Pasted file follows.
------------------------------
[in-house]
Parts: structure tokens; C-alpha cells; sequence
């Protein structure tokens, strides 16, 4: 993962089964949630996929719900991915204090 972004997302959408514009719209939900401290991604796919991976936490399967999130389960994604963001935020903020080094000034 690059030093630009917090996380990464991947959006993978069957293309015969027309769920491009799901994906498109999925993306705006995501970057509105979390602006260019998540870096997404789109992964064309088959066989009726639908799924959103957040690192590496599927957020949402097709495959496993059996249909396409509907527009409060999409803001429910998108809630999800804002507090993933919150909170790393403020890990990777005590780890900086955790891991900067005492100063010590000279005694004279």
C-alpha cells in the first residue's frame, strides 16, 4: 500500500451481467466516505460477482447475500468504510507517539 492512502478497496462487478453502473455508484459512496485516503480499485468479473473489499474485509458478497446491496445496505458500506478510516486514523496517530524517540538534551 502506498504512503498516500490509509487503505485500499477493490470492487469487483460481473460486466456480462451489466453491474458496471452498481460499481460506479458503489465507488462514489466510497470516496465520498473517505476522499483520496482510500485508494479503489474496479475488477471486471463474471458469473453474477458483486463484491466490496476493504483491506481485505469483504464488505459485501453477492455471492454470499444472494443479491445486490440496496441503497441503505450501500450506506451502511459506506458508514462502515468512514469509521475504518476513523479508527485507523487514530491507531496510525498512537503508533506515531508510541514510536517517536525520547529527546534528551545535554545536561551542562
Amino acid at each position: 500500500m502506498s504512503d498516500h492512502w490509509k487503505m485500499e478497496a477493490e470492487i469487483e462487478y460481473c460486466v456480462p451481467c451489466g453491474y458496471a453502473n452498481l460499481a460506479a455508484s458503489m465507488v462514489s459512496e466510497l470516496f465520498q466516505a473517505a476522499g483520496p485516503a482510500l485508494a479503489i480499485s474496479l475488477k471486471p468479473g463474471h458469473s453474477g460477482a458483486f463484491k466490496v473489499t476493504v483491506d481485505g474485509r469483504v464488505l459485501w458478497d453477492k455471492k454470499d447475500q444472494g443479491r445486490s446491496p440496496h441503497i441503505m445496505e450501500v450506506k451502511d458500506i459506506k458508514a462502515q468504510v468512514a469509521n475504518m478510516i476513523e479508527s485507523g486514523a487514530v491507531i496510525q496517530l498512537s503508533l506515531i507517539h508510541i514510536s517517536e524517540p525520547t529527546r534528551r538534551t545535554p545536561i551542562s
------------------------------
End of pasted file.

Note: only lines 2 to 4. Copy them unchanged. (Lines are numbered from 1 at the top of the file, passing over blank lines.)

Parts: structure tokens; C-alpha cells; sequence
């Protein structure tokens, strides 16, 4: 993962089964949630996929719900991915204090 972004997302959408514009719209939900401290991604796919991976936490399967999130389960994604963001935020903020080094000034 690059030093630009917090996380990464991947959006993978069957293309015969027309769920491009799901994906498109999925993306705006995501970057509105979390602006260019998540870096997404789109992964064309088959066989009726639908799924959103957040690192590496599927957020949402097709495959496993059996249909396409509907527009409060999409803001429910998108809630999800804002507090993933919150909170790393403020890990990777005590780890900086955790891991900067005492100063010590000279005694004279």
C-alpha cells in the first residue's frame, strides 16, 4: 500500500451481467466516505460477482447475500468504510507517539 492512502478497496462487478453502473455508484459512496485516503480499485468479473473489499474485509458478497446491496445496505458500506478510516486514523496517530524517540538534551 502506498504512503498516500490509509487503505485500499477493490470492487469487483460481473460486466456480462451489466453491474458496471452498481460499481460506479458503489465507488462514489466510497470516496465520498473517505476522499483520496482510500485508494479503489474496479475488477471486471463474471458469473453474477458483486463484491466490496476493504483491506481485505469483504464488505459485501453477492455471492454470499444472494443479491445486490440496496441503497441503505450501500450506506451502511459506506458508514462502515468512514469509521475504518476513523479508527485507523487514530491507531496510525498512537503508533506515531508510541514510536517517536525520547529527546534528551545535554545536561551542562